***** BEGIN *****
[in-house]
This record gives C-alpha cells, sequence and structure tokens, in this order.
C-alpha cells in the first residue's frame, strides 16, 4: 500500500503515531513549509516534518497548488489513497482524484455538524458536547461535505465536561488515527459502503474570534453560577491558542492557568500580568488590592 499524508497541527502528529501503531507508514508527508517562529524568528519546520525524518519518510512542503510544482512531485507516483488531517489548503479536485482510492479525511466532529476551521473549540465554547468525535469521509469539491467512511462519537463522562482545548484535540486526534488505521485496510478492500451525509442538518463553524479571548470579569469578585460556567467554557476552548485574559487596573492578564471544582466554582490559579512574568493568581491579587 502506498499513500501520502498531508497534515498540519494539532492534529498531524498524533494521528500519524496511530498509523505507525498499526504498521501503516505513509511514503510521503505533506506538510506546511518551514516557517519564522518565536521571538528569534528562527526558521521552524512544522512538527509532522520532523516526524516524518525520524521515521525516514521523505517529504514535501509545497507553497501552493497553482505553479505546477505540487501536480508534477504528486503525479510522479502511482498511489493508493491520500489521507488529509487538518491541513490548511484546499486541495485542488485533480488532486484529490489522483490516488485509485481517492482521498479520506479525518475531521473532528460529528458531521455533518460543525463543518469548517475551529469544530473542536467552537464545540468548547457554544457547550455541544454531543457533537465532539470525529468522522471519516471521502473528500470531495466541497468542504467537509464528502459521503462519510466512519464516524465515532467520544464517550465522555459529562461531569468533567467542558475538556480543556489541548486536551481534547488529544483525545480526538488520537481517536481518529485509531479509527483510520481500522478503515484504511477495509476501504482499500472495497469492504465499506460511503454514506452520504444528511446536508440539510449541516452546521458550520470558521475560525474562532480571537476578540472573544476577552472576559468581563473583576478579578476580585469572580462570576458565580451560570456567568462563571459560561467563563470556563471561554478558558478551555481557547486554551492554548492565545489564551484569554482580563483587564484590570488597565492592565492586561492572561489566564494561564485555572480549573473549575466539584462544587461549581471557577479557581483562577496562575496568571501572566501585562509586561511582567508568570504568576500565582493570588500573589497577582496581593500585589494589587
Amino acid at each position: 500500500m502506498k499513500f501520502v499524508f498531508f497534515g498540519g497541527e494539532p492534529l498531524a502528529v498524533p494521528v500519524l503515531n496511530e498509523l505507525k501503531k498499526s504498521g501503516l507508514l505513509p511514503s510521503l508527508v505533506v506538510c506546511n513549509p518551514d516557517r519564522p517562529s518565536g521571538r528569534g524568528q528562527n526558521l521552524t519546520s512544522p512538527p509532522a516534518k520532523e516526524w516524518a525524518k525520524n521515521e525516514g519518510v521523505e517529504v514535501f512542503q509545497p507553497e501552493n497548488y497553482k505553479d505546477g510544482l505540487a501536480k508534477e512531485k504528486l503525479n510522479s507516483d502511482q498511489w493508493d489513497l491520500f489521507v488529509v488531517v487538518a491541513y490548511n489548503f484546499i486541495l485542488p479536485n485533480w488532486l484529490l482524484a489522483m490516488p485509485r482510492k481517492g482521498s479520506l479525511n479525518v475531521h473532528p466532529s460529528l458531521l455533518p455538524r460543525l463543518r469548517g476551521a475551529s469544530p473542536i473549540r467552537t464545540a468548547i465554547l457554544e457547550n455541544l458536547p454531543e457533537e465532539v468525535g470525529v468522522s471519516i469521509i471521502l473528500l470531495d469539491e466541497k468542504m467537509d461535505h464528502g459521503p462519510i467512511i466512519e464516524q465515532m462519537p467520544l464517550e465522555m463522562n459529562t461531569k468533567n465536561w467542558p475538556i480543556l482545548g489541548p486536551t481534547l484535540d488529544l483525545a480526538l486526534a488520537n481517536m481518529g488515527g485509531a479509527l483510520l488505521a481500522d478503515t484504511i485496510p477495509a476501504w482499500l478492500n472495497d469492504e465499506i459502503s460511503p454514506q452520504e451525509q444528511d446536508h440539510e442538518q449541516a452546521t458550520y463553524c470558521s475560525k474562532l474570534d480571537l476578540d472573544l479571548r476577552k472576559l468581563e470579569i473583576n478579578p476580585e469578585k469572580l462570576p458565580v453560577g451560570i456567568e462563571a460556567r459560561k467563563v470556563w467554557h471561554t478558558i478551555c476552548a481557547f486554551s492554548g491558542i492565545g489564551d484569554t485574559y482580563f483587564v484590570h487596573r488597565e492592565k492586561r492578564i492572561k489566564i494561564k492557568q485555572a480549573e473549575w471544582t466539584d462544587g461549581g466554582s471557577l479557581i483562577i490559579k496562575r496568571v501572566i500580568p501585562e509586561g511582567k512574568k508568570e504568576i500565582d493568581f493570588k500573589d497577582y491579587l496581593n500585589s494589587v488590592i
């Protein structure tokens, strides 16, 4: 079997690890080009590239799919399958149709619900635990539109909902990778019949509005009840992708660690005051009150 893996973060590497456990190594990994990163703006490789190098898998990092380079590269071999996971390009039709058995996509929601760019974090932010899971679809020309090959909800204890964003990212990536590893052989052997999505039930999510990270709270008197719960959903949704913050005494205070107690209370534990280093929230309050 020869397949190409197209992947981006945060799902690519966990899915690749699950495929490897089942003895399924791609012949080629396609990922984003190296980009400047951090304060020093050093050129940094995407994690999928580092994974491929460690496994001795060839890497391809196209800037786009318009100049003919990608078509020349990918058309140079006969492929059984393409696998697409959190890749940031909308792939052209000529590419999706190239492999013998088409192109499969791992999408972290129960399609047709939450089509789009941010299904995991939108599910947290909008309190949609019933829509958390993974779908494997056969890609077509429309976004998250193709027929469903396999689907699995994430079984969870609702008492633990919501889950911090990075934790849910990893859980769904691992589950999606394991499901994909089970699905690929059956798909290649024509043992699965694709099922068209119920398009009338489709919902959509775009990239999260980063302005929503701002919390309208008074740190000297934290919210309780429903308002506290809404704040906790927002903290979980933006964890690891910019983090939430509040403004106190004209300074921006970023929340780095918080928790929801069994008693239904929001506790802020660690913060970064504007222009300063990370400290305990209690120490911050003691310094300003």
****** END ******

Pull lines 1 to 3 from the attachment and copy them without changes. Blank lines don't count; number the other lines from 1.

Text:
[in-house]
This record gives C-alpha cells, sequence and structure tokens, in this order.
C-alpha cells in the first residue's frame, strides 16, 4: 500500500503515531513549509516534518497548488489513497482524484455538524458536547461535505465536561488515527459502503474570534453560577491558542492557568500580568488590592 499524508497541527502528529501503531507508514508527508517562529524568528519546520525524518519518510512542503510544482512531485507516483488531517489548503479536485482510492479525511466532529476551521473549540465554547468525535469521509469539491467512511462519537463522562482545548484535540486526534488505521485496510478492500451525509442538518463553524479571548470579569469578585460556567467554557476552548485574559487596573492578564471544582466554582490559579512574568493568581491579587 502506498499513500501520502498531508497534515498540519494539532492534529498531524498524533494521528500519524496511530498509523505507525498499526504498521501503516505513509511514503510521503505533506506538510506546511518551514516557517519564522518565536521571538528569534528562527526558521521552524512544522512538527509532522520532523516526524516524518525520524521515521525516514521523505517529504514535501509545497507553497501552493497553482505553479505546477505540487501536480508534477504528486503525479510522479502511482498511489493508493491520500489521507488529509487538518491541513490548511484546499486541495485542488485533480488532486484529490489522483490516488485509485481517492482521498479520506479525518475531521473532528460529528458531521455533518460543525463543518469548517475551529469544530473542536467552537464545540468548547457554544457547550455541544454531543457533537465532539470525529468522522471519516471521502473528500470531495466541497468542504467537509464528502459521503462519510466512519464516524465515532467520544464517550465522555459529562461531569468533567467542558475538556480543556489541548486536551481534547488529544483525545480526538488520537481517536481518529485509531479509527483510520481500522478503515484504511477495509476501504482499500472495497469492504465499506460511503454514506452520504444528511446536508440539510449541516452546521458550520470558521475560525474562532480571537476578540472573544476577552472576559468581563473583576478579578476580585469572580462570576458565580451560570456567568462563571459560561467563563470556563471561554478558558478551555481557547486554551492554548492565545489564551484569554482580563483587564484590570488597565492592565492586561492572561489566564494561564485555572480549573473549575466539584462544587461549581471557577479557581483562577496562575496568571501572566501585562509586561511582567508568570504568576500565582493570588500573589497577582496581593500585589494589587